Your SlideShare is downloading. ×
Ray amoruso hrpta board of directors  01-10-12
Upcoming SlideShare
Loading in...5
×

Thanks for flagging this SlideShare!

Oops! An error has occurred.

×

Introducing the official SlideShare app

Stunning, full-screen experience for iPhone and Android

Text the download link to your phone

Standard text messaging rates apply

Ray amoruso hrpta board of directors 01-10-12

1,059
views

Published on

Published in: Business

0 Comments
0 Likes
Statistics
Notes
  • Be the first to comment

  • Be the first to like this

No Downloads
Views
Total Views
1,059
On Slideshare
0
From Embeds
0
Number of Embeds
0
Actions
Shares
0
Downloads
2
Comments
0
Likes
0
Embeds 0
No embeds

Report content
Flagged as inappropriate Flag as inappropriate
Flag as inappropriate

Select your reason for flagging this presentation as inappropriate.

Cancel
No notes for slide
  • Our customers are our only priorities We pick people up and get them to where they are going (on-time) We convey good information to help our customers meet their transportation needs We meet the mobility needs of 57,000 people every day
  • Good Information Data from our website Responsiveness to customer complaints Passenger Conveniences Shelters New Signs IVR System
  • Go Pass 365 Currently 4 educational institutions serving 62,000 students/staff 3 private companies serving about 2,000 employees Will generate nearly $600,000 in new revenues In-house Sales team is generating new revenue streams E-Tickets to ride the Tide $3.00 round trip Internet based fare purchase
  • HRT has some high performing routes The top 25% of routes account for almost 60% of our total passengers and revenue But the bottom 25% are very infrequently used; accounting for 3-4% of total passengers and revenue An inordinate level of subsidy supports our lowest performing 25% of routes; at least half of these require over $10 of subsidy In one case, taxpayers are paying $14 per boarding customer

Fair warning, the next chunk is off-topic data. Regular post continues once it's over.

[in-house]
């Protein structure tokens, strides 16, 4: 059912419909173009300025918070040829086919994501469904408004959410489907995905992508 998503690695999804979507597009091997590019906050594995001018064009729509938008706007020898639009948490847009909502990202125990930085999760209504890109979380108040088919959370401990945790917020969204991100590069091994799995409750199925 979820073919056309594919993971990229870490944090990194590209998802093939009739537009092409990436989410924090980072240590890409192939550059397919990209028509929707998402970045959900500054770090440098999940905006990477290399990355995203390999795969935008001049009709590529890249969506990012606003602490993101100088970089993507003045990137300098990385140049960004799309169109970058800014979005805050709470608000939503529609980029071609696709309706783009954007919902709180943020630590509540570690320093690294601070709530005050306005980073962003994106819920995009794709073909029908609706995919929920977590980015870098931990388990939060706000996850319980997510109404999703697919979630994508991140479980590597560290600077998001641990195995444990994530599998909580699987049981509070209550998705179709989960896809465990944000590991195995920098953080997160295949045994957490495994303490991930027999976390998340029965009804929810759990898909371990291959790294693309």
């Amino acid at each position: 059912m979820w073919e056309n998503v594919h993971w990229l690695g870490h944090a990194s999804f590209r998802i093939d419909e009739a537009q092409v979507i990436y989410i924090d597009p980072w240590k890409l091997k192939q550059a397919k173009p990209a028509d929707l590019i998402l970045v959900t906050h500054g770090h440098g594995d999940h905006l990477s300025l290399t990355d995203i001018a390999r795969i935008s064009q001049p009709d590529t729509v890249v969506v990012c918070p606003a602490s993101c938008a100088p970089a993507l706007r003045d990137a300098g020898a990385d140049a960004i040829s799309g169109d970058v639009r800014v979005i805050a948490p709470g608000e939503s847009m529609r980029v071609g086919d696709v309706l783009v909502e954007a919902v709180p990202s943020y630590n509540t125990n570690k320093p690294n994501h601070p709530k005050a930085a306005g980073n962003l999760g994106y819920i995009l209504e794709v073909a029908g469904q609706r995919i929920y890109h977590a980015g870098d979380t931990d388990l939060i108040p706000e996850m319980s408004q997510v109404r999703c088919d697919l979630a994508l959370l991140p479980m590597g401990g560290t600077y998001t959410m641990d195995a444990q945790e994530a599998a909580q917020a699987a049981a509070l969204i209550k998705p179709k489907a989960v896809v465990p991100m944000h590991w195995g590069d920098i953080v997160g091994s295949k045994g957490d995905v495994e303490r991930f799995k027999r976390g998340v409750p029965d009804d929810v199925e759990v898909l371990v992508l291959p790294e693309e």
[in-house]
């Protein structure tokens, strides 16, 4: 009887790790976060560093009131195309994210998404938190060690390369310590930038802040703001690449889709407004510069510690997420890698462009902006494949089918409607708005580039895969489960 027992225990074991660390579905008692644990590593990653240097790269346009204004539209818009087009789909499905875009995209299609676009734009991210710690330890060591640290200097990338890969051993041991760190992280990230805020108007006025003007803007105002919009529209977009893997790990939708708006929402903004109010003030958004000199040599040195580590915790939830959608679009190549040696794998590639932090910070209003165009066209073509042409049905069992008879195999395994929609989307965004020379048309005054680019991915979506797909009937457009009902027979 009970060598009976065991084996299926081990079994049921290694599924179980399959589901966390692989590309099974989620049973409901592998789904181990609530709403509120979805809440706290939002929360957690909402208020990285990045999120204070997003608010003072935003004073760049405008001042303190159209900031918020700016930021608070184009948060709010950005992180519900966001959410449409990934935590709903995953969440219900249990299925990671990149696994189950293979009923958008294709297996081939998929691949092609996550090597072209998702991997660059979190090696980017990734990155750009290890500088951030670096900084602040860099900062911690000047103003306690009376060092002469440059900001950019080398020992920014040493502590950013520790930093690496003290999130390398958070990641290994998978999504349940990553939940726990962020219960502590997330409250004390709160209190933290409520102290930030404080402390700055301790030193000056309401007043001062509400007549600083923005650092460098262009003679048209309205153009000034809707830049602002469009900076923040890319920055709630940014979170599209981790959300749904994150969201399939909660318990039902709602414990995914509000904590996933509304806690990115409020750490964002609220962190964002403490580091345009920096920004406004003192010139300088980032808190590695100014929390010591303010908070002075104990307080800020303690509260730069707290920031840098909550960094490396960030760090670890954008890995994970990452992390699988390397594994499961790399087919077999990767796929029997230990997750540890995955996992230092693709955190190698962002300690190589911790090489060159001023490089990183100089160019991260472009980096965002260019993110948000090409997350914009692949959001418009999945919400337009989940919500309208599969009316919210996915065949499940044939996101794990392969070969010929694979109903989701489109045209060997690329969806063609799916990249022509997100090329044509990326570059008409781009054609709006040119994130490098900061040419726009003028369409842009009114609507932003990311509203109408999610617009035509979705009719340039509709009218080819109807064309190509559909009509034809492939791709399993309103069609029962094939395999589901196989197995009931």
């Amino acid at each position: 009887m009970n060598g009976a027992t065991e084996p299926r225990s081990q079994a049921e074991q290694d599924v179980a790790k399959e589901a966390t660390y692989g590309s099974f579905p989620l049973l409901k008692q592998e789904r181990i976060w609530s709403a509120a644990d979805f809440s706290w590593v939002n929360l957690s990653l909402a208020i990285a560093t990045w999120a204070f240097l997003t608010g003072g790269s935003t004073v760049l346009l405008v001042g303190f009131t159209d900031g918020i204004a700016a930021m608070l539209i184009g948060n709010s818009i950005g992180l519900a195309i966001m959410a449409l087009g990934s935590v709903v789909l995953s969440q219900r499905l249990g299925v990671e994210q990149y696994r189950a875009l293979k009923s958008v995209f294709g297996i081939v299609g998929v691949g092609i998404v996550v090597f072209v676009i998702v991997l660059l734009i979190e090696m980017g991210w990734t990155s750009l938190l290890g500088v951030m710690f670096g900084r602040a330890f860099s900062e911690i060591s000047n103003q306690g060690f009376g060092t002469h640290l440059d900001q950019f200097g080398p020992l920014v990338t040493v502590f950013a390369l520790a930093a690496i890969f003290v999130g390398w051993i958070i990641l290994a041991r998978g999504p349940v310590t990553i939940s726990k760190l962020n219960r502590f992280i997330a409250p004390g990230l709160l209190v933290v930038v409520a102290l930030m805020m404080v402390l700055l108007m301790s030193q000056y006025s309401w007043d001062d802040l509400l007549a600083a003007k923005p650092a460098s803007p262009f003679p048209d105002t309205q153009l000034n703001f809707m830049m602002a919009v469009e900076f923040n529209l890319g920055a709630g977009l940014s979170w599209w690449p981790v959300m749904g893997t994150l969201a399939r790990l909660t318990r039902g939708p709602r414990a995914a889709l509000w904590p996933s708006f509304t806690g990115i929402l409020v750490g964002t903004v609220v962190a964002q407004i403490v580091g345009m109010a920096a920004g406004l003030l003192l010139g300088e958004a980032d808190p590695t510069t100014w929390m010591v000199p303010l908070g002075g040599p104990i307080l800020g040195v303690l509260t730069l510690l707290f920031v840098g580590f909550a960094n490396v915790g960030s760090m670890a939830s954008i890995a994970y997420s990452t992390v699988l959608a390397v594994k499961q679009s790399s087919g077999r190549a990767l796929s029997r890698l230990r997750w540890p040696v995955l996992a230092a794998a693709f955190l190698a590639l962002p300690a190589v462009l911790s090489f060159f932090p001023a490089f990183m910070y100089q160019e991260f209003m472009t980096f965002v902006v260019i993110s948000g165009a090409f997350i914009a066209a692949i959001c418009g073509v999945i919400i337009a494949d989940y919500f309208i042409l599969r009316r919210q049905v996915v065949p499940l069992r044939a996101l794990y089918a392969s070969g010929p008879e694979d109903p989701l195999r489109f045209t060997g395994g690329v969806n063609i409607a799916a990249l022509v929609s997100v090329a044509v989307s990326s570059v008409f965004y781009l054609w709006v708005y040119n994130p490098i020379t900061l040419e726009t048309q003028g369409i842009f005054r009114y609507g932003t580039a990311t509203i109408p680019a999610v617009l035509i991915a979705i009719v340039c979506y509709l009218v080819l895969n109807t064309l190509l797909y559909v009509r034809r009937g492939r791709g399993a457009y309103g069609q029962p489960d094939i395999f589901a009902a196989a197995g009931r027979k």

• 80% of our seats are empty, yet we incur the same operating costs weather they are occupied or empty
  • 18 th Street Facility Supports 60% of 1.4 million trips made every month Built to Silver LEED standard Replaces a nearly 100 year old facility New administration building Resigning all 3500 bus stops with new signs that includes detailed route information Installing over 160 new bus shelters throughout the system
  • VBTES Study underway Newtown to Independence: 3.18 miles Newtown to Lynnhaven: 6.93 miles Newtown to Oceanfront: 12.08 miles Other extensions in Norfolk to ODU and the Navy Base a possibility
  • Focused on completed construction and stop making changes Held people accountable Restructured contracts with major contractors – added in completion incentives
  • Opening year forecast predicted 2900 average weekday boardings 20 year forecast predicted 7100 average weekday boardings 1 out of 4 people riding the Tide board at Newtown Road Station We anticipate hitting the half million mark around December 15th
  • Transcript